Someone else said this, "I don’t know how to describe the pain... the excruciating, searing pain that each footfall brought to every joint and muscle fiber in my body or the exhaustion that left me unable to walk even a single step beyond the finish line."
I can't do that. My brain says that I should stop. This happens over and over; and why I fail at 100 mile timed races.
But I am not going to throw away the 45 miles I did do. So here goes.
I have been a fantasizer about ultra miles for years. And I have tried various venues. When I heard about this one, I thought it could finally work. The course is in Houston so I could drive to it. It is essentially 3 days which should be enough. They rented cubicle tents next to the course. There was a hotel 5 miles away. I clicked submit.
During the summer, I completed a virtual race where I got in 100 miles in 64 hours. This caused me to think Snowdrop was do-able. This was a mistake because the virtual race was in summer (my element). And I ran the virtual race from home where I could get food I needed and in between miles, I could lay on the bed with ice packs. I could use my rollers to limber up. I could make shoe adjustments.
Well, anyway, training went well. On October 31, I did a 50k in fine form. In late November, I did another 30 mile run with a 10 mile walk the next day. I was sure I was ready.
On December 18, I had a terrible sore throat. I thought I had plenty of time to get over a cold before the race. On Monday 12/22, I still had a terrible sore throat and couldn't talk. I went on a mission to obtain antibiotics. Yes, I had bronchitis. But I got well very quickly. No lingering horrible cough like I saw others having.
On Monday 12/29, I drove over to the race site and picked up my packet. I also dropped off numerous race medals for the Bling for Bravery program. This caused the volunteers to gasp and thank me for my gift. I also met with a woman who had expertise in taping toes. She showed me how she does it and taped two of mine. I did the other foot myself later.
The course is 0.76 miles, mostly flat. It had been raining in Houston so the course was wet, and of course muddy with numerous people walking around it. And cold and windy. Because of the mud, many of us spent the first 8 hours walking around the mud on the grass. This made the course longer but was worth it to keep the feet dry. Then a group of Boy Scouts were put to work putting filler onto the course so we could easily walk around it. That was impressive.
I got to the start ontime. Everything seemed good. Well, Team RWB is an annoying group of people if you happen to be a pacifist and non-patriot. I had to duck several times to avoid being slapped in the face by huge American flags being carried around the course.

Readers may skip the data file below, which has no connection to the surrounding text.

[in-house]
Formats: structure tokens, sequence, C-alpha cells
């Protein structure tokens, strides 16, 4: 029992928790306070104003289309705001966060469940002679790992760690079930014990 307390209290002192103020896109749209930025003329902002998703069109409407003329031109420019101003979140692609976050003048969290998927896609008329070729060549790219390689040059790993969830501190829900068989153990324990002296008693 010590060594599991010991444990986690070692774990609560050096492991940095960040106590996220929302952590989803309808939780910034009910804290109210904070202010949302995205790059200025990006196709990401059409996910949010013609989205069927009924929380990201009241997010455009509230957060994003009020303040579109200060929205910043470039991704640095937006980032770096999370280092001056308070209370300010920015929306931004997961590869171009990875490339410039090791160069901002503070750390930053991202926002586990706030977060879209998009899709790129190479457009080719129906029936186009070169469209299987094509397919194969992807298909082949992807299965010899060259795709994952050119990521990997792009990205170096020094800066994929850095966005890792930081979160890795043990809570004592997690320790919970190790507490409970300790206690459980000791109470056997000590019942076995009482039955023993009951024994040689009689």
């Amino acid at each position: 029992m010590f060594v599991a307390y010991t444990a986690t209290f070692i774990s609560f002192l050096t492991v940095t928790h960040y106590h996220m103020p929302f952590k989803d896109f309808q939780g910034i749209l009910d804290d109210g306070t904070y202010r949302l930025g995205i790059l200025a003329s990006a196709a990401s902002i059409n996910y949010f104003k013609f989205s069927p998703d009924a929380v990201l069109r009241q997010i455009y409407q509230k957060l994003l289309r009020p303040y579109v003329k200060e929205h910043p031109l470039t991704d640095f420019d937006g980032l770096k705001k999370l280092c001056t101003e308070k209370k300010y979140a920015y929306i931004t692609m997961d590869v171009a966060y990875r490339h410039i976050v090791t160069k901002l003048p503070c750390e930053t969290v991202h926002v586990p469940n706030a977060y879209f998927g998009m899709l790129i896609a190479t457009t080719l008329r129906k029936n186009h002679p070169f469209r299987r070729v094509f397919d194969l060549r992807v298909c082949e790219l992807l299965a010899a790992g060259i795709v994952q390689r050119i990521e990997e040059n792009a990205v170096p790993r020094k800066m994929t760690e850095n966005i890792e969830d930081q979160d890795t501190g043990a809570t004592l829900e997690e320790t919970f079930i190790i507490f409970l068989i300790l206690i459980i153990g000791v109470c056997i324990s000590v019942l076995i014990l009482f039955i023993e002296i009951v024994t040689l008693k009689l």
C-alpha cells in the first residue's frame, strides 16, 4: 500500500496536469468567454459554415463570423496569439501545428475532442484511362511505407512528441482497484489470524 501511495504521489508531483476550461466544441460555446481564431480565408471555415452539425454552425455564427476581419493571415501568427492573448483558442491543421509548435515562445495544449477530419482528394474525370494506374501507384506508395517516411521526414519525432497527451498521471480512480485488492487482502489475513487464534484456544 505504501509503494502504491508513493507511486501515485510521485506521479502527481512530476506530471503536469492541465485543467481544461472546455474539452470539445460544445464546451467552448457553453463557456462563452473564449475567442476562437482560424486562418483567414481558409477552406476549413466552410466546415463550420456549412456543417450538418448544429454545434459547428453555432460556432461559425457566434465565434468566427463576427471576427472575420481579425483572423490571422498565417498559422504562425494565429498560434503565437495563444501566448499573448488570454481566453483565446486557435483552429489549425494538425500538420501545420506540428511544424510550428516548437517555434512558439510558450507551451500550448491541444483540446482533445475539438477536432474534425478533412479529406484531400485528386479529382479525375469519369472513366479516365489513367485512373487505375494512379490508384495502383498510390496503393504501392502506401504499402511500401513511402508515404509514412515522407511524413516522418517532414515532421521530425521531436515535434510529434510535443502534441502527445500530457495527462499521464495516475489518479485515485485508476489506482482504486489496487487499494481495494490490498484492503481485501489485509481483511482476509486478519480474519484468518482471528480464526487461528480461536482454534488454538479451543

Snowdrop Foundation funds childhood cancer research. Around the course were pictures of cute children Some said "In loving memory of _____;" these were the kids that died. Some said, "In honor of _______;" I presume these were the kids still fighting cancer. These pictures caused me to choke up. I thought about how they were probably loved. I mourned my own terrible childhood. I came to believe in a loving Father God.
For 30 miles, 8 hours, I did my walk jog. Then switched to power walking. Things felt really good. I was surprised. I walked 5 laps more than plan; and stopped to go to the hotel with 45 miles. I didn't suspect any problems. My main concern was food. As a vegetarian, I hadn't had the hot meaty meals other people had received. I was craving green.
I got in my car and drove the 5 miles to the hotel.
When I tried to get out of the car, whoa! My right leg won't straighten all the way. The tendons on the back had suddenly snapped tight and swollen. I could hardly walk at all. This did not seem good.
I went to my room. I warmed up some beans. Ate the yogurt. Took some Aleve. But mostly I laid there with a pillow under the knee. Every time I tried to get up, everything of my body hurt but also, the leg continued to be dis-functional.
Alone in my hotel room a decision was reached. I know that the leg could be very slowly warmed up and I could slowly walk all day and continue the race. It would be ungodly slow, cold, wet, muddy. Most ultra runners would do this. Alone in my hotel room, I thought that I didn't want that leg to feel the same level of bad again the next night or the following night. It wasn't worth a belt buckle to continue to destroy the knee. Did I really need to spend 2 more days walking around a muddy cold course?
Gulp! Early the next morning the knee is better, but I'm more worried about parking at the race (where I need to go to turn in my chip and pick up my gear), and morning traffic when I tried to drive home. My mind was not on trying at all. Only thinking about going home.
I think the power walking was yanking the tendons every step. That particular knee has had an ACL strain in the past. I know it is not a wholly perfect piece of work. I was surprised that walking caused this, but it was exuberant walking for 15 miles on top of 30 miles of jog/walk.
Anyone I've talked to outside of the race has told me I did the right thing. No ultra-runner has agreed however. There is a line there which I have not crossed.
My tendons did get better in a couple of days. I did realize I have a problem which limits ultra-running. Both a mental and physical limit. 45 miles is however not to be thrown away. I did it! I'm glad for that.
I've cancelled my summer expedition. That is because 2 of the 6 days were to be 39 and 43 miles on hills with time limits. I don't want to challenge my knee and then be stuck in a desert tent with no ability to deal with it. An eight hundred dollar lesson.
But my mind still soars. I don't know what to do except restrict ego activities and sink into silent prayer. I guess that is all that needs to be said.